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I know… I have been home for weeks, and I am still slowly posting about our trip, but it takes awhile to get back into it! Anyway, here’s an interesting little stop we made on our Dnieper River cruise. I wasn’t overly interested to begin with,  but once we were there I became very intrigued.

Work area beside the channel

Work area beside the channel

Built during the Cold War, between 1954 and 1963, it was a secret anti-nuclear complex that served as a factory for the Russian Black Sea submarine fleet. It was a place to make repairs and take shelter. Most of the people in the surrounding areas worked in the complex and were sworn to secrecy.  The area was strictly regulated so outsiders weren’t allowed in. Families needed special permission to visit close family members in the area.  And the workers were not allowed to discuss their jobs or their particular area with anyone. Our guide told us that many outsiders didn’t know until just a few years ago that their grandmothers, grandfathers, aunts and uncles were workers in the factory.  The level of secrecy was strictly enforced.

When you arrive at Balaclava Bay it is a beautiful resort town complete with castle ruins, beautiful homes and yachts. As you cross over

Balaclava Bay

Balaclava Bay

what looks like a small vehicle bridge that goes over what looks like a small creek, look to the right. There is a nondescript tunnel that you can see goes into the mountain.  This is the Bay entrance to the complex and the beginning of our tour. The Museum was opened in June 2003 and walks you through twelve different points of interest including areas for dry dock of the submarines, assembly and missile loading areas, huge nuclear blast doors, and a couple of areas which have been used the past few years for movie sets including of particular interest to Rick, a James Bond film.

thick blast doors

thick blast doors

I can’t imagine what people working day to day in their own assigned area thought as they were not allowed in any other section. They were divided by huge thick blast doors so they could neither see nor hear what went on elsewhere. It was a way of controlling any one person from knowing any more than his own job and a way to continue maintaining the safety and secrecy of the complex.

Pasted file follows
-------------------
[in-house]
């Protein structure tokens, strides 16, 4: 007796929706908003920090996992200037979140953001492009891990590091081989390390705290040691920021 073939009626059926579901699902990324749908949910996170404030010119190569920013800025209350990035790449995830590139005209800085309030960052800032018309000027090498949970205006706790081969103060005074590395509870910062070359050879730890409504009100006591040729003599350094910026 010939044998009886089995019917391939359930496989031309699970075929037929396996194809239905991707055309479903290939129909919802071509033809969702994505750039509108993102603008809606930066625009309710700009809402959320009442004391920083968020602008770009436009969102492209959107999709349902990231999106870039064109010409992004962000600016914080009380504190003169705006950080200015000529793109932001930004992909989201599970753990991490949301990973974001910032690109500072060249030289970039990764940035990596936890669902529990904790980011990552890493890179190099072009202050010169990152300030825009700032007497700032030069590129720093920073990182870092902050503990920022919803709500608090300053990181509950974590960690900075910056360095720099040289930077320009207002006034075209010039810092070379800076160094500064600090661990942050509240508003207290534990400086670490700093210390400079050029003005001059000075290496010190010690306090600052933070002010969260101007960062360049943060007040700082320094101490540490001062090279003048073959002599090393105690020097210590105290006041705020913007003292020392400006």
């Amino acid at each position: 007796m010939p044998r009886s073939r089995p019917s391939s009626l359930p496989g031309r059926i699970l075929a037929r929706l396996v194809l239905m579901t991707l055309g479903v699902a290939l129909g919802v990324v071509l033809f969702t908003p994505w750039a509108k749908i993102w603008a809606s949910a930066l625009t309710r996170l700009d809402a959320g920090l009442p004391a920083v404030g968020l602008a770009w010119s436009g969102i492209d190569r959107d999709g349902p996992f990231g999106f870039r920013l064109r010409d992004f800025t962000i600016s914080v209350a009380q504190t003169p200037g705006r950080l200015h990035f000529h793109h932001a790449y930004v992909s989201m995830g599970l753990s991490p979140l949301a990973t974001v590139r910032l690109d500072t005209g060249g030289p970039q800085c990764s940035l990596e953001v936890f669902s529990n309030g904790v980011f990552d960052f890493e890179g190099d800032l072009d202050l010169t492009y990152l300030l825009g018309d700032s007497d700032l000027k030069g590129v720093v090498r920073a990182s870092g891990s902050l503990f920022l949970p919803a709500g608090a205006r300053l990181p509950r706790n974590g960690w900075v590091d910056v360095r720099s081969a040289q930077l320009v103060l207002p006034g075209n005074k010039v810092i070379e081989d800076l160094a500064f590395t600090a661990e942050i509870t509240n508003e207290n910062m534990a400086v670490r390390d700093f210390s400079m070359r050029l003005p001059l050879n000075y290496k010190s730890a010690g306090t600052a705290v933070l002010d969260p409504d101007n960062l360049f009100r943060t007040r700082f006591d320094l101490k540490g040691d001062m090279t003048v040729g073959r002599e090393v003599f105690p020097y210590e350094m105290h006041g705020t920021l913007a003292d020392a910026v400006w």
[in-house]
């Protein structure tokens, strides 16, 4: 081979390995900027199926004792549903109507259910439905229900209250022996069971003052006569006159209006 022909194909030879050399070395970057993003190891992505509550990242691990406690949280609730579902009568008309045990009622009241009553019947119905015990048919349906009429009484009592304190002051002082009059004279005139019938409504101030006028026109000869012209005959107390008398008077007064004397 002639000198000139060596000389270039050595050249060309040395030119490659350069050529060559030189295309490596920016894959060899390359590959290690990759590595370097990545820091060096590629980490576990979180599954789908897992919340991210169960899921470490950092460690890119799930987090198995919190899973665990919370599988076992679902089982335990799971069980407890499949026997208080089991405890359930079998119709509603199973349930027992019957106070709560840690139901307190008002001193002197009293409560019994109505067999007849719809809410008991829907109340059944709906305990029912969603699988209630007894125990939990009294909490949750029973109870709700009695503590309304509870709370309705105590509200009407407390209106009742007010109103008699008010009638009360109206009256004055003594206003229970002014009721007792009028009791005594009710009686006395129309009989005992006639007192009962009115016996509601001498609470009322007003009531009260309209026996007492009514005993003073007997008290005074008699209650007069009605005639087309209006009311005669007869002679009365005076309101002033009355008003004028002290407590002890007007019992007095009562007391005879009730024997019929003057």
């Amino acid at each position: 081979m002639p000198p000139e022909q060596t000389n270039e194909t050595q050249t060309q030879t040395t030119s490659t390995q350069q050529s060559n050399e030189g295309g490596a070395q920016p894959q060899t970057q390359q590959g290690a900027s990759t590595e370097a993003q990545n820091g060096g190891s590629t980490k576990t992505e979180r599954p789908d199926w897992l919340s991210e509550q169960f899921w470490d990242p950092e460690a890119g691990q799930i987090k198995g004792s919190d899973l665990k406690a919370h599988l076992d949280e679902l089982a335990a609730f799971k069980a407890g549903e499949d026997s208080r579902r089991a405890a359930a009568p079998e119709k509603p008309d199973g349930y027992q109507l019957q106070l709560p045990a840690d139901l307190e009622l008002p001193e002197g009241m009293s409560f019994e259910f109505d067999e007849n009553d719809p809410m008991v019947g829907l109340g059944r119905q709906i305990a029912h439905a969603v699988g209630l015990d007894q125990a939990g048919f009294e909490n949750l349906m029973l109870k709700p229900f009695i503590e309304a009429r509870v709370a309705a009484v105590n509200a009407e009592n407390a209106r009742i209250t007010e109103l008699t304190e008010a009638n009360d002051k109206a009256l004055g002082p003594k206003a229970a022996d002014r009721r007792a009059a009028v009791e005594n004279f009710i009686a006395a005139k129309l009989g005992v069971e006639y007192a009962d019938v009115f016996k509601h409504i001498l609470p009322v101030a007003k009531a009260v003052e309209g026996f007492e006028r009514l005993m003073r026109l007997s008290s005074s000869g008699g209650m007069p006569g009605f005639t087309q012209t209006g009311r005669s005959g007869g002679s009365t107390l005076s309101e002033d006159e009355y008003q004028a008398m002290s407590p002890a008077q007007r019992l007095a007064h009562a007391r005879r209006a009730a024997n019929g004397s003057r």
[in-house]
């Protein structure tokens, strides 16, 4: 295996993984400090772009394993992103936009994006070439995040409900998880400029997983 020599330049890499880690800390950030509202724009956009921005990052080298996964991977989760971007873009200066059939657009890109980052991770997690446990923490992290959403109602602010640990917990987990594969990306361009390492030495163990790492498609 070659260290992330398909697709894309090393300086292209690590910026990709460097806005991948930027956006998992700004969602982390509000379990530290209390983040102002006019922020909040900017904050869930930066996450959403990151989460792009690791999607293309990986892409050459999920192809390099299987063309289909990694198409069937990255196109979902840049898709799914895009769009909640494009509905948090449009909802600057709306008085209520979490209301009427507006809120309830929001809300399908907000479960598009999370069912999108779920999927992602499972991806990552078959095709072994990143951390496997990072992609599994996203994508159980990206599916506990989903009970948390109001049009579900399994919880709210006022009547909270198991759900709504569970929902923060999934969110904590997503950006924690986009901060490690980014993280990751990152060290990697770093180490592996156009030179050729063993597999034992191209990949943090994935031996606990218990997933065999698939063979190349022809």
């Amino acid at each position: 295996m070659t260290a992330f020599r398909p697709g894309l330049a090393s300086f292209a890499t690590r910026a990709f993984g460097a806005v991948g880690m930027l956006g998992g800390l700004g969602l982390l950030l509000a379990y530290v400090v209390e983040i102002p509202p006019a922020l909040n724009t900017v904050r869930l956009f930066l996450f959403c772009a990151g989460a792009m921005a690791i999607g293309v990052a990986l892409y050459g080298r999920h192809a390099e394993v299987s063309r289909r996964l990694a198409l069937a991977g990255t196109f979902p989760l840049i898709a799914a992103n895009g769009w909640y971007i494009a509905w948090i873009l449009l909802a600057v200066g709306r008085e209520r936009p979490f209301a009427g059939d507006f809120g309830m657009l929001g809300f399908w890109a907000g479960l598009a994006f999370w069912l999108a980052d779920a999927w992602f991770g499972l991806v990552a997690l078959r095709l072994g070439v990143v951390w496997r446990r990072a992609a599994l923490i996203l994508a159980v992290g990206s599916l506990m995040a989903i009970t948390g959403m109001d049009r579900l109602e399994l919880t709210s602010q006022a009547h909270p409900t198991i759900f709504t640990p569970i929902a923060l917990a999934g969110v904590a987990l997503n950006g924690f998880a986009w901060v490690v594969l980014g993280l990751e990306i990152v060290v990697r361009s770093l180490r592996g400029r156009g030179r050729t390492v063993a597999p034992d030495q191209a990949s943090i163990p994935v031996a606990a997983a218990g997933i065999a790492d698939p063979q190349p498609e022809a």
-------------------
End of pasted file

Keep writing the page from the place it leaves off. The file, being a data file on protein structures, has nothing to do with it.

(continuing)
Hotels.com Beach Destinations

I rather felt like a gopher surfacing, after walking under ground for more than an hour. And that was a

Derelict Passage

Derelict Passage

directional path laid out by the museum.  There were doors and small passageways throughout that were out of bounds.  The Museum staff were using some of them but others looked unlit, full of ‘junk’ and derelict. Wouldn’t want to be wandering off and getting lost in that facility!

I checked out a few sites on the internet and recommend http://balaklava.whoo.net/ for great pictures of the area and the complex.

Note from Julie: Sorry! I was really slow posting this one for my Mom as I was in Calgary last week. So… this is a week old… but better late than never.

Well here we are on the Dnieper River in the Ukraine. It seems like we have been gone for weeks when in fact it has been only a couple of days. We arrived at the airport at 1:30pm and left Vancouver at 4 pm on Sept. 13th. We arrived in Kiev at 11:30 pm on September 14th. Customs was slow, so the cruise line pick up left without us. We couldn’t find a telephone and couldn’t find anyone who speak enough English to help us out right away. Eventually, thanks to a couple of helpful taxi cab operators, we were able to phone the ship and find out that we indeed had been left behind. Once it was sorted out and we arrived at the ship it was 3:30 am on the 15th. A very long trip just to get our travels started…

Construction Everywhere in the Ukraine

Construction Everywhere in the Ukraine

4 hours later we were up for breakfast and a city tour of Kiev, a 1,500 year old city and one of the oldest in Europe. There are many cranes and signs of repair, growth and progress but they have a very long way to go. The tour of the Monastery of the Caves where hermit monks lived from the 11th century was very interesting. There are over eighty buildings and monuments on the sight. For many years the monks lived in a labyrinth of caves in the mountain then later used them as a burial ground for the monastery monks. We walked through the tunnels with our beeswax candles for light, being careful not to hit our heads. With ceilings never higher than six feet high, and barely enough room for one person to pass through width ways, we all came out of the caves covered with white limestone dust on our sleeves from rubbing the walls as we walked through.

Wish I could tell you more, but it’s foggy. We got back to the ship at noon, slept until dinner. We ate, then returned to our cabin and slept until 3 am then 4 am then 5 am and at 6 am we got up feeling pretty good. By noon we were heading back to our room for a nap, which lasted until dinner!

Kiev old to new buildings

Kiev old to new buildings

By the next day, when we were cruising down the river, we started to recover. We met some fellow passengers, played some cards and caught some more  zzzzzzzzzzzzzzz’s. Amazingly we met a couple from Deep Cove, another from Horseshoe Bay and of course our friends from Victoria so British Columbia, Canada was well represented on the ship.

September 17th. Dawn brought us to Zaporozhye (which means ‘beyond the rapids’) the ancestral home of the Cossacks of 1770. The Cossacks learned to navigate the deadly rapids of the Dnieper river and would take travelers through for a fee. They were a brotherhood of men whose wives and children lived outside the walls of the men’s fort. A ‘guns for hire’ group feared by many, they were serfs that came from many surrounding areas. We enjoyed the Cossack Museum, some of their folk music, and a performance of horsemanship. Then we tried a little vodka (well I did, Rick is a teetotaler), rice and meat. Watch the Vodka it is VERY potent stuff, especially on an empty stomach!!